Cows on the Beach

During the Wildcoast Wildrun® Africa experience, participants come up close and personal with a particularly interesting breed of beach bum. They have impressively long lashes, wear beautifully patterned suits, demonstrate a slow and steady gate and a unique ability to cut single track on the grassy headlands above the beaches. Only in the Transkei, will you find Nguni cattle chilling happily on the pristine beaches of this piece of coastline.


At a glance, these regal creatures of the Transkei coastline seem unaware of their tumultuous history. They seem, for want of a better term, rather chilled. An intrinsic part of the Wildcoast Wildrun® Africa experience, and the inspiration behind our 2018 finisher trophies, the Ngunis await another opportunity to witness a few crazy runners passing through their territory.

The Nguni cattle breed is special to southern Africa. A hybrid of different Indian and later European cattle breeds, they were introduced by Bantu-speaking tribes to southern Africa during their migration from the north of the continent.

The ancestors of Nguni cattle were brought by the Nguni people, Zulu, Xhosa, Ndebele and Swazi people, during their migration to southern Africa between 600 and 1400 AD. Since then, these animals have played an important social and economic role in the development of these societies and are frequently used as a bride's dowry or “labola”. The number of animals held by a village or individual determined much of their importance to the rest of the world. King Shaka of the Zulus understood this cultural and economic importance and seized control of the Nguni herds on his dominions. Shaka also bred the Ngunis according to colour patterns to produce hides for the several regiments of his army. His elite personal guard was recognised by pure white, from animals of the royal herd, the inyonikayiphumuli.

The University of Fort Hare’s Nguni Cattle Project, launched in 2003, successfully managed the resurgence of the Nguni cattle breed in its traditional home of the former Ciskei and Transkei, bringing the Nguni back to its traditional roots to uplift poor rural communities.

During the mid-1850s, the indigenous Nguni of the Eastern Cape were decimated by two dramatic events. In the early 1850s, a bovine lung disease, introduced by imported northern European bulls in the Cape Colony spread rapidly across the frontier regions. Next, a young Xhosa prophetess, Nongqawuse, captured the imagination of the paramount chief of the Xhosa by demanding the sacrificial slaughter of all cattle to initiate a resurrection of all ancestors and their cattle to drive the British and settlers into the sea. Nongqawuse is said to have been an orphan and the niece of Mhlakaza. Mhlakaza’s father was the councillor of Chief Sarhili. After Mhlakaza’s mother died, he went to the Cape Colony and became familiar with Christianity. He returned to Xhosaland in 1853. Nongqawuse’s parents died in the battles of the Waterkloof. As a result she is believed to have been quite aware of the tensions between the Xhosa and the colonial forces. The Xhosa were experiencing an onslaught of attacks upon their community and institutions by British colonial authorities from as early as 1779. Growing up with her uncle as her guardian, Nongqawuse was influenced by Mhlakaza, a deeply religious man.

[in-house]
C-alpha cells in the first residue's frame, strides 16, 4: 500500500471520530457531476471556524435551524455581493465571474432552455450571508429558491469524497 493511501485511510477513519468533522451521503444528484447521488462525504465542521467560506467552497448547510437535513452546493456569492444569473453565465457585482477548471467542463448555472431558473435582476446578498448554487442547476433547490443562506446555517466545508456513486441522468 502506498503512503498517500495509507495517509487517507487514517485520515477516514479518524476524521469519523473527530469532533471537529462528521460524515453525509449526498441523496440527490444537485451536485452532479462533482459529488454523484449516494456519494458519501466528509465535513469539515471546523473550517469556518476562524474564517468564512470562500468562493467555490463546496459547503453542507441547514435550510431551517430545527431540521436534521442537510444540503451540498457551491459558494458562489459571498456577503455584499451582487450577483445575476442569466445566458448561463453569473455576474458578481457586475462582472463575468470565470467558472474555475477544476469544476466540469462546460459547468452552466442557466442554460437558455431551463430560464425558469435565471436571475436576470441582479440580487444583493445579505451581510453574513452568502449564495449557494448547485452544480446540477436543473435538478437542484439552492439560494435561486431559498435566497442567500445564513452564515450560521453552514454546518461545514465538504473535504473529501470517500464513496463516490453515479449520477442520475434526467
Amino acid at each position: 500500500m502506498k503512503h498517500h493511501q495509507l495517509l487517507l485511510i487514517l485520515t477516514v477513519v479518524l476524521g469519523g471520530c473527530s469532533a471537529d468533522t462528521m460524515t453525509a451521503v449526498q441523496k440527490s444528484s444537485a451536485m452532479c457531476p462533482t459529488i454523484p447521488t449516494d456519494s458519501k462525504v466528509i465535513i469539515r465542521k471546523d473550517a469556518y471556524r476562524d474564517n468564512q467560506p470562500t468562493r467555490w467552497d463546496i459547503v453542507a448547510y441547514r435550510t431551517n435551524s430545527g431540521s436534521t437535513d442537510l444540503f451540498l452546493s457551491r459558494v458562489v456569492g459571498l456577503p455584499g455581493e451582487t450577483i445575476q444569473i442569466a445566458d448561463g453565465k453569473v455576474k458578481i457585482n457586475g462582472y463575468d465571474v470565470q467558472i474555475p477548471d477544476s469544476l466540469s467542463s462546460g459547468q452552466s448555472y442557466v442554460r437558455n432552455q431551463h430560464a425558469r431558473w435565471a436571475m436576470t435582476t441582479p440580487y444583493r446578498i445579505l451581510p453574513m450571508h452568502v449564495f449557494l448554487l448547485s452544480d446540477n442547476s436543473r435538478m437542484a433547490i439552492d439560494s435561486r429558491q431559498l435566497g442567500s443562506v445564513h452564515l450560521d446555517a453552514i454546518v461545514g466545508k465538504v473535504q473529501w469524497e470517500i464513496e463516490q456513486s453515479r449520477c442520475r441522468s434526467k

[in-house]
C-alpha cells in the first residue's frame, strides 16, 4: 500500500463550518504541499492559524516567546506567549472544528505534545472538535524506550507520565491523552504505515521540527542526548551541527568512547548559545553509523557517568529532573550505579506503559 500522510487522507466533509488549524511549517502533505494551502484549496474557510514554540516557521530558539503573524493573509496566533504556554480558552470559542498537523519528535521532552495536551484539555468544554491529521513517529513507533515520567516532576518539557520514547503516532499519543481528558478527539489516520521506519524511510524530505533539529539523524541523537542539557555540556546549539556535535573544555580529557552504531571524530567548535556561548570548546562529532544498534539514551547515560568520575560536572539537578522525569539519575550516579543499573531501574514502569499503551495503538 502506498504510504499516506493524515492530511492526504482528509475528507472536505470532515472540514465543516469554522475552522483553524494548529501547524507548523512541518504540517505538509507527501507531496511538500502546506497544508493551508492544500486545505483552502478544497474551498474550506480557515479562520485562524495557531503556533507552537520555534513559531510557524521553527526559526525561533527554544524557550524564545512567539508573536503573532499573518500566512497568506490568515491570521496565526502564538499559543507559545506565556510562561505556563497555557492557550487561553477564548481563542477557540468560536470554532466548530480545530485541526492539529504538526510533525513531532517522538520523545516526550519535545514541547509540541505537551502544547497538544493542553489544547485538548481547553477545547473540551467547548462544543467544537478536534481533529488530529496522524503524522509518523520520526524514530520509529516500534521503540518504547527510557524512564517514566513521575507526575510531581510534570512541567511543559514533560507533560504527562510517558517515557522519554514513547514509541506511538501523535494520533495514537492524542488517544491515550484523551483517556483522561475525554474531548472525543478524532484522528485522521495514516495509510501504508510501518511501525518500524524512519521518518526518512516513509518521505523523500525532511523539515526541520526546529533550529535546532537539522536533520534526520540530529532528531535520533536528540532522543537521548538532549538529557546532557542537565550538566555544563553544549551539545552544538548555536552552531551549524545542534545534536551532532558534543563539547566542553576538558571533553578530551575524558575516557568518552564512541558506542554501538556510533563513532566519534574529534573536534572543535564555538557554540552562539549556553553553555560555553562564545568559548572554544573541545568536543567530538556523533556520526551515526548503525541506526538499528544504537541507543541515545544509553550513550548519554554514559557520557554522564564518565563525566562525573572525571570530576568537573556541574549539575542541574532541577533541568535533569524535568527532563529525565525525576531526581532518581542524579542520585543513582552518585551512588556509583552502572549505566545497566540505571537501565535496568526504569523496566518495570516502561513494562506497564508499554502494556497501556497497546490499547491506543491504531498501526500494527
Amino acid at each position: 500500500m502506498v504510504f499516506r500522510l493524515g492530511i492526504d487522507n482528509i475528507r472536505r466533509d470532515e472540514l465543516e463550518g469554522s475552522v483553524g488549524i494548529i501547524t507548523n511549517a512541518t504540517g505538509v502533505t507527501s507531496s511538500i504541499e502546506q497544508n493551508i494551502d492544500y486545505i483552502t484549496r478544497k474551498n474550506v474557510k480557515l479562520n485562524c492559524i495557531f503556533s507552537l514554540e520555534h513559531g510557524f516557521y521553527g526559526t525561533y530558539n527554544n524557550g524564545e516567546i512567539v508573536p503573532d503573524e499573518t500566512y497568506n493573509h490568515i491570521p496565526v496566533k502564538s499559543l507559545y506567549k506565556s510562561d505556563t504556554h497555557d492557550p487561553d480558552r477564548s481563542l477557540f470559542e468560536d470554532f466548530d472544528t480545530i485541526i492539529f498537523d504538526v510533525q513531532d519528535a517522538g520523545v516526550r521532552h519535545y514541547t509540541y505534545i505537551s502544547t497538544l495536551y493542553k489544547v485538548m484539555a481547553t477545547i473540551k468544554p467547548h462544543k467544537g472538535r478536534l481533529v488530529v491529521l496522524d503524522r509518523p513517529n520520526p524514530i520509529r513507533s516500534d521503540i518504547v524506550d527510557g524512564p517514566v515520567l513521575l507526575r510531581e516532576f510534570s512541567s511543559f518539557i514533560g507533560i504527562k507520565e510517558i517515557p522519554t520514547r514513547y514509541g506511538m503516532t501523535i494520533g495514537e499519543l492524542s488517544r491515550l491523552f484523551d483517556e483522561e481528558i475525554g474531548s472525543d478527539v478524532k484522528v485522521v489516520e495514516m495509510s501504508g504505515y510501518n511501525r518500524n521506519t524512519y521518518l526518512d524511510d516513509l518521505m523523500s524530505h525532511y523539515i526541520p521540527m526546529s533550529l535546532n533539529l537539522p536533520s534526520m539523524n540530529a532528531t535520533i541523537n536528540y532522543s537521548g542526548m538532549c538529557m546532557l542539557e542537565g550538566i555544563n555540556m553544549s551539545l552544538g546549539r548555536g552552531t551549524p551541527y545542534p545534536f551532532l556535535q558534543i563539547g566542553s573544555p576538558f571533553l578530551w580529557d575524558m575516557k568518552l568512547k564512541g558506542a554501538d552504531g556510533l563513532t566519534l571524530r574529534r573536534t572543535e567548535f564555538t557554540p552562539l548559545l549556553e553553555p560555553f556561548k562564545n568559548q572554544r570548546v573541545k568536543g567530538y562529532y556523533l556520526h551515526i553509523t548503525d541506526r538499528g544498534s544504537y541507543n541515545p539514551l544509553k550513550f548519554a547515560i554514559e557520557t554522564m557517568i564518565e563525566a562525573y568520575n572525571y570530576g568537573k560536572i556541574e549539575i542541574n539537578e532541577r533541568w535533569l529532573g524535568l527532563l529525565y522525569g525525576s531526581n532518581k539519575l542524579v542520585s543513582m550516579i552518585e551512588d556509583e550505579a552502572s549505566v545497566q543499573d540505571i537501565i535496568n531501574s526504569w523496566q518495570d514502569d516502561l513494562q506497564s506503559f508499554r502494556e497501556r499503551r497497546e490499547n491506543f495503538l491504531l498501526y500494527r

Nongqawuse appears in historical records at around the age of 15. She and another young girl called Nombanda, visited some of the fields by the Gxarha River to guard the crops and chase away birds. Two strangers appeared to Nongqawuse instructing her to pass on the following prophecies:

1) the dead would rise;

2) all living cattle would be slaughtered, having been reared by contaminated hands;

3) cultivation would cease;

4) new grain would have to be dug;

5) new houses would have to be built;

6) new cattle enclosures would have to be erected;

7) new milk sacks would have to be made;

8) doors would have to be weaved with buka roots and lastly;

9) that people abandon witchcraft, incest and adultery.

Nongqawuse reported these instructions to Mhlakaza, who subsequenty informed the royal officials. Despite their initial reservations, these officials came to visit Mhlakaza’s homestead and the Gxarha River with Nongqawuse, and eventually they were convinced. From then onwards, Nongqawuse’s role was to be the medium of communication between the ancestors and the people. Mhlakaza implemented her visions and prophecies.

With many cattle already dying from lung sickness, they seemed cursed anyway, and so began the great cattle- slaughter of the 1850s. It came close to wiping out the herds of the Cape, and specifically of the regions that would later become the homelands of the Ciskei and Transkei.

Their adaptive skills have however allowed them not only to survive the 1850s but many more decades of challenges, to be transformed today into a recognised breed. Deeply respected for its ability to withstand natural threats such as periodic droughts and marginal grazing, and with a resistance specifically to tick-borne diseases, the Nguni thrives on minimum input.

Enter the 2018 event here and meet the Nguni herds in person.